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Urban Agriculture in Japan

Urban agriculture − the practice of cultivating crops and raising livestock in urban environments − has gained traction in various parts of the world, including Japan.

In 2019, urban farmland accounted for less than two percent (63,925 ha) of Japan's total farmland. Despite its small size, urban agriculture contributes up to 7 percent of the national agricultural output in 2020. The focus of urban farming primarily revolves around vegetable production, helping meet the demand for fresh produce within urban areas. Urban residents can buy and/or produce local fresh foods near their homes.

Picture credit: ArchDaily


Challenges to Urban Farmland Preservation

The lack of successors is a critical challenge faced by urban farming. The ageing population of farmers in urban areas raises concerns about the continuity of agricultural practices. Moreover, urban farmland within Urbanization Promotion Areas (UPAs), the intraurban areas where urban residents grow crops, is subject to heavy taxes. These tax regulations, alike those for residential land, do not qualify for inheritance tax deferment. As a result, approximately 60 percent of lost farmland is converted into residential areas and other non-agricultural usage, leading to a decline in available agricultural space.


Characteristics of Urban Farmers

Urban farmers typically engage in part-time farming while earning additional income from non-farming activities. In Tokyo metropolitan area, only 15 percent of farmers are full-time farmers, compared to 33 percent nationwide. The distribution of urban farmers also varies, with 51 percent being non-commercial farmers and 49 percent engaged in commercial farming in Tokyo metropolitan area. In contrast, nationwide, 59 percent of Japanese farmers are commercial, and 41 percent are non-commercial.


Addressing Challenges

The ageing farming population raises a challenge to the future viability of urban agriculture. Ensuring the adoption of modern production methods and a smooth transition of agricultural fields to younger farmers becomes crucial. High taxes, including inheritance tax, deter landowners from maintaining productive farmland in urban areas. Addressing tax-related issues is essential to incentivize landowners to preserve agricultural spaces. Moreover, urban farmers face further issues due to expensive real estate prices and strict regulations, often encouraging them to consider alternative land uses over farming. The commercialisation of urban agricultural products often leads to their distribution in regional, national, or international markets. This overlooks the potential to promote sustainability by reducing food miles and benefitting the local economy through high value-added products.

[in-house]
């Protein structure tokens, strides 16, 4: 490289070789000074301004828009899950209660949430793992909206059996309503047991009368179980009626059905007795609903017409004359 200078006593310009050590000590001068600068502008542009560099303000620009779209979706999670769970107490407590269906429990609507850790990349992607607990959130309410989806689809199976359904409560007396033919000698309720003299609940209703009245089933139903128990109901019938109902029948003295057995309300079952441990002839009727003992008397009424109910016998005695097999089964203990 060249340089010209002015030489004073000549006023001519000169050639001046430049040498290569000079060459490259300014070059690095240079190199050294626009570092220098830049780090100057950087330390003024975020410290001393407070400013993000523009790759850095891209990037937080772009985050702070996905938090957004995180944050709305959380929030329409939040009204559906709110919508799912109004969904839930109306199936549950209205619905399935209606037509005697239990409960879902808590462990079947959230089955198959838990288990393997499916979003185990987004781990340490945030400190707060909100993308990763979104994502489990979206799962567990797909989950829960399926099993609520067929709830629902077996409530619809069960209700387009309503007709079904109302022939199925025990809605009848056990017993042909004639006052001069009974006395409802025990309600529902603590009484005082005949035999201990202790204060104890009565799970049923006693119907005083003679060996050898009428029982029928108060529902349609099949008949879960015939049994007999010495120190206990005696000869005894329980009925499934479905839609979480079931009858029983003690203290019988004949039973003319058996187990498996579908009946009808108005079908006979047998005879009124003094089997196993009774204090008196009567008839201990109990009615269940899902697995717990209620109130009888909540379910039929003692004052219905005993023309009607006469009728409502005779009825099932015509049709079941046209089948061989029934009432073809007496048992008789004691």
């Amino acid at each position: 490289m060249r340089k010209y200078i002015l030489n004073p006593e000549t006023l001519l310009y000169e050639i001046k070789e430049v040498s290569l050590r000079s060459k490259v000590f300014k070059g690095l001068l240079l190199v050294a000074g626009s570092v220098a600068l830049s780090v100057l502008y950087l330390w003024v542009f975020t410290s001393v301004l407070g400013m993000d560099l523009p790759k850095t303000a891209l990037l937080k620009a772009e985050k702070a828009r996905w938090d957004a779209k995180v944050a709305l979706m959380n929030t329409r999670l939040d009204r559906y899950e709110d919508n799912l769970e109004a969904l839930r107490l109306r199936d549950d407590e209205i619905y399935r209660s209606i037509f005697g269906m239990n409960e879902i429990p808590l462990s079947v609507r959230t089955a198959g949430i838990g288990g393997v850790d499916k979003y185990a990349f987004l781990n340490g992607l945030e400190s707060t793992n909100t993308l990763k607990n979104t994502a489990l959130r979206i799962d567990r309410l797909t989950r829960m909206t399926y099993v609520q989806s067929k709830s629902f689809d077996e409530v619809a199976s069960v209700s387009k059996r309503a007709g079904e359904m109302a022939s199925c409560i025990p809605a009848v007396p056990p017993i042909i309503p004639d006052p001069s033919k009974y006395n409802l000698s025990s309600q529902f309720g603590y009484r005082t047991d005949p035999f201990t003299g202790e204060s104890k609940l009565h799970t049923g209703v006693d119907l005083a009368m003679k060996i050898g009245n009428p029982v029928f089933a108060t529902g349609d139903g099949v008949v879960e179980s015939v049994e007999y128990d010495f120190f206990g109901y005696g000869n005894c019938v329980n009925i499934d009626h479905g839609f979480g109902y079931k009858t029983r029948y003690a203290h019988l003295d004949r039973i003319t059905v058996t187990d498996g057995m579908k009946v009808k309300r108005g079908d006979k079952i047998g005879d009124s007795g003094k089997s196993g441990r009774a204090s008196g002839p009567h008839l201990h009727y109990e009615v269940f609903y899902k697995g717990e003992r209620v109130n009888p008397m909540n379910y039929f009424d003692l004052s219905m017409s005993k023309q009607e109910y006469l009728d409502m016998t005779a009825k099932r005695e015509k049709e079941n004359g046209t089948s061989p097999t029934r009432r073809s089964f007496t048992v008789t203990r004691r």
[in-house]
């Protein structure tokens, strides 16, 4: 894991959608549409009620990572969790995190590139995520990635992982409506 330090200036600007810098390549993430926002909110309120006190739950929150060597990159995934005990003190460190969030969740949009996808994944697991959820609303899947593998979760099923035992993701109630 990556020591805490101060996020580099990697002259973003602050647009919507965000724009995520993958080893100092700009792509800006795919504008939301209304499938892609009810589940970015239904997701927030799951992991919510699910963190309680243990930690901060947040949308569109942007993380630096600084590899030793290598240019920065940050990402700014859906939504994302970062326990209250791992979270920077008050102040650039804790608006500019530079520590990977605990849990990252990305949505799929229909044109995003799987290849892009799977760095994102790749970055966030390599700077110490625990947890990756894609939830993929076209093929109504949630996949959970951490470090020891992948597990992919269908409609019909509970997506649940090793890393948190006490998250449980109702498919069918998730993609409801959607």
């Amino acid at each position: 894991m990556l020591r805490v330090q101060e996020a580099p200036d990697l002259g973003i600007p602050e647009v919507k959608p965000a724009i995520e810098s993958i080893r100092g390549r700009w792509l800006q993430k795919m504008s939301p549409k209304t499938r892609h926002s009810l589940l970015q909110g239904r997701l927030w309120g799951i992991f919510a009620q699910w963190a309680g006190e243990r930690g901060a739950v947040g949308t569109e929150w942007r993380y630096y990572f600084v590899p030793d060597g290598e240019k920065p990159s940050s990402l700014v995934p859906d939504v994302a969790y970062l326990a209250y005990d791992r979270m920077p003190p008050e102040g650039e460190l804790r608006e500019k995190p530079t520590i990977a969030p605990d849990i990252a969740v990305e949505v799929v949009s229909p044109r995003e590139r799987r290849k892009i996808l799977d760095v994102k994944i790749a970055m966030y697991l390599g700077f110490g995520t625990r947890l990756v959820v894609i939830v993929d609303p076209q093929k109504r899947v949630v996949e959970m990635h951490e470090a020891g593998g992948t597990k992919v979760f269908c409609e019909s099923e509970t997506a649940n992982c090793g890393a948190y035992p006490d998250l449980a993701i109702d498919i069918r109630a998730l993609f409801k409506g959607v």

Government Support for Urban Agriculture

The Law on Productive Green Areas, enacted in 1992, incentivizes farmland owners in Tokyo to register their farms as Productive Green Areas. In exchange for not selling or developing the land, they receive property tax breaks for 30 years. Over a thousand farms in Tokyo have been preserved through this initiative. The Specific Green Area Act, introduced in response to potential sales of protected farms for commercial development, extends benefits to farmers by allowing them to apply for a 10-year extension of tax benefits. The high adoption rate among farmers in Productive Green Areas highlights the effectiveness of this approach in safeguarding urban farmland.


Urban agriculture in Japan faces unique challenges arising from urbanisation and an ageing farming population. However, government initiatives like the Law on Productive Green Areas and the Specific Green Area Act highlight the country's commitment to preserving agricultural spaces within urban environments. By addressing challenges and providing support, Japan is paving the way for sustainable urban agriculture, contributing to food security and the overall well-being of its citizens.


- Yi-Ching


References:

  • Satake, A. (2021) Urban Farming Trends in Japan Present Limited Opportunities and Challenges for US Agriculture.

  • Moreno-Peñaranda, R. (2011). Japan’s Urban Agriculture: Cultivating Sustainability and Well-being.

  • Sieg, K. (2023). How Tokyo’s Farms Have Survived for Centuries.

  • Library of Congress (2015). Japan: New Urban Farming Promotion Basic Act [promulgated on April 22, 2015].

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